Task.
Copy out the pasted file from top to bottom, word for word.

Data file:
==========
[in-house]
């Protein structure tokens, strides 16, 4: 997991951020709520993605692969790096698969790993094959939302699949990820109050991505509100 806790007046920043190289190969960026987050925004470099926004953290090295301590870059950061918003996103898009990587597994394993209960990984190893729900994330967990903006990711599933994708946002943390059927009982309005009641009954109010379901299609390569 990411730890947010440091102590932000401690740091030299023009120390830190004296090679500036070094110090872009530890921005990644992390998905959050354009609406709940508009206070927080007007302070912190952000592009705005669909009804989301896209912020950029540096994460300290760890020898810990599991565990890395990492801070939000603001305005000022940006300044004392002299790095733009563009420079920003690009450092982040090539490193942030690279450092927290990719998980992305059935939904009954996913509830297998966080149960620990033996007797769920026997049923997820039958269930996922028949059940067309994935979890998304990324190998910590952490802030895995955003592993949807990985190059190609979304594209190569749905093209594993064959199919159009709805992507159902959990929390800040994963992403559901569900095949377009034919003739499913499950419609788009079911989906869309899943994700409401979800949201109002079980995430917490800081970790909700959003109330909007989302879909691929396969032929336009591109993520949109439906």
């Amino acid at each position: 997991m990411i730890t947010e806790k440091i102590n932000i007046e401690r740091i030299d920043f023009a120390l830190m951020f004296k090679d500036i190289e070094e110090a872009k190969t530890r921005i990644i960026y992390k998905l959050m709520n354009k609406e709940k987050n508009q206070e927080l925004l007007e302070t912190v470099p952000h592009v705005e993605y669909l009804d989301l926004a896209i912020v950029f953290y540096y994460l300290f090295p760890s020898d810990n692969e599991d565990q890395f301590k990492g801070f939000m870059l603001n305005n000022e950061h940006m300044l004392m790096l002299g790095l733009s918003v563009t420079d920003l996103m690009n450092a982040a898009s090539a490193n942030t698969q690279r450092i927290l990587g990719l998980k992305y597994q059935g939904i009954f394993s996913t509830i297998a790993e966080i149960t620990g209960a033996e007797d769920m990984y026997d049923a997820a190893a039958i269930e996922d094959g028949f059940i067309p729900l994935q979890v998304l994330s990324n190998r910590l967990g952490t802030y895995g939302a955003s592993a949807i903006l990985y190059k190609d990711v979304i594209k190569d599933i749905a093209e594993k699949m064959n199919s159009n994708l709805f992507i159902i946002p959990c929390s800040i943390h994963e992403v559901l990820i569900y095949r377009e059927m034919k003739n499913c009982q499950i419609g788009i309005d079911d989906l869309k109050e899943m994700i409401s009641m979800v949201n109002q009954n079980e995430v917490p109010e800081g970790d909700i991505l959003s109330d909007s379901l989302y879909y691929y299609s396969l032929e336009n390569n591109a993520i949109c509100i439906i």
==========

[in-house]
């Protein structure tokens, strides 16, 4: 997991951020709520993605692969790096698969790993094959939302699949990820109050991505509100 806790007046920043190289190969960026987050925004470099926004953290090295301590870059950061918003996103898009990587597994394993209960990984190893729900994330967990903006990711599933994708946002943390059927009982309005009641009954109010379901299609390569 990411730890947010440091102590932000401690740091030299023009120390830190004296090679500036070094110090872009530890921005990644992390998905959050354009609406709940508009206070927080007007302070912190952000592009705005669909009804989301896209912020950029540096994460300290760890020898810990599991565990890395990492801070939000603001305005000022940006300044004392002299790095733009563009420079920003690009450092982040090539490193942030690279450092927290990719998980992305059935939904009954996913509830297998966080149960620990033996007797769920026997049923997820039958269930996922028949059940067309994935979890998304990324190998910590952490802030895995955003592993949807990985190059190609979304594209190569749905093209594993064959199919159009709805992507159902959990929390800040994963992403559901569900095949377009034919003739499913499950419609788009079911989906869309899943994700409401979800949201109002079980995430917490800081970790909700959003109330909007989302879909691929396969032929336009591109993520949109439906």
């Amino acid at each position: 997991m990411i730890t947010e806790k440091i102590n932000i007046e401690r740091i030299d920043f023009a120390l830190m951020f004296k090679d500036i190289e070094e110090a872009k190969t530890r921005i990644i960026y992390k998905l959050m709520n354009k609406e709940k987050n508009q206070e927080l925004l007007e302070t912190v470099p952000h592009v705005e993605y669909l009804d989301l926004a896209i912020v950029f953290y540096y994460l300290f090295p760890s020898d810990n692969e599991d565990q890395f301590k990492g801070f939000m870059l603001n305005n000022e950061h940006m300044l004392m790096l002299g790095l733009s918003v563009t420079d920003l996103m690009n450092a982040a898009s090539a490193n942030t698969q690279r450092i927290l990587g990719l998980k992305y597994q059935g939904i009954f394993s996913t509830i297998a790993e966080i149960t620990g209960a033996e007797d769920m990984y026997d049923a997820a190893a039958i269930e996922d094959g028949f059940i067309p729900l994935q979890v998304l994330s990324n190998r910590l967990g952490t802030y895995g939302a955003s592993a949807i903006l990985y190059k190609d990711v979304i594209k190569d599933i749905a093209e594993k699949m064959n199919s159009n994708l709805f992507i159902i946002p959990c929390s800040i943390h994963e992403v559901l990820i569900y095949r377009e059927m034919k003739n499913c009982q499950i419609g788009i309005d079911d989906l869309k109050e899943m994700i409401s009641m979800v949201n109002q009954n079980e995430v917490p109010e800081g970790d909700i991505l959003s109330d909007s379901l989302y879909y691929y299609s396969l032929e336009n390569n591109a993520i949109c509100i439906i």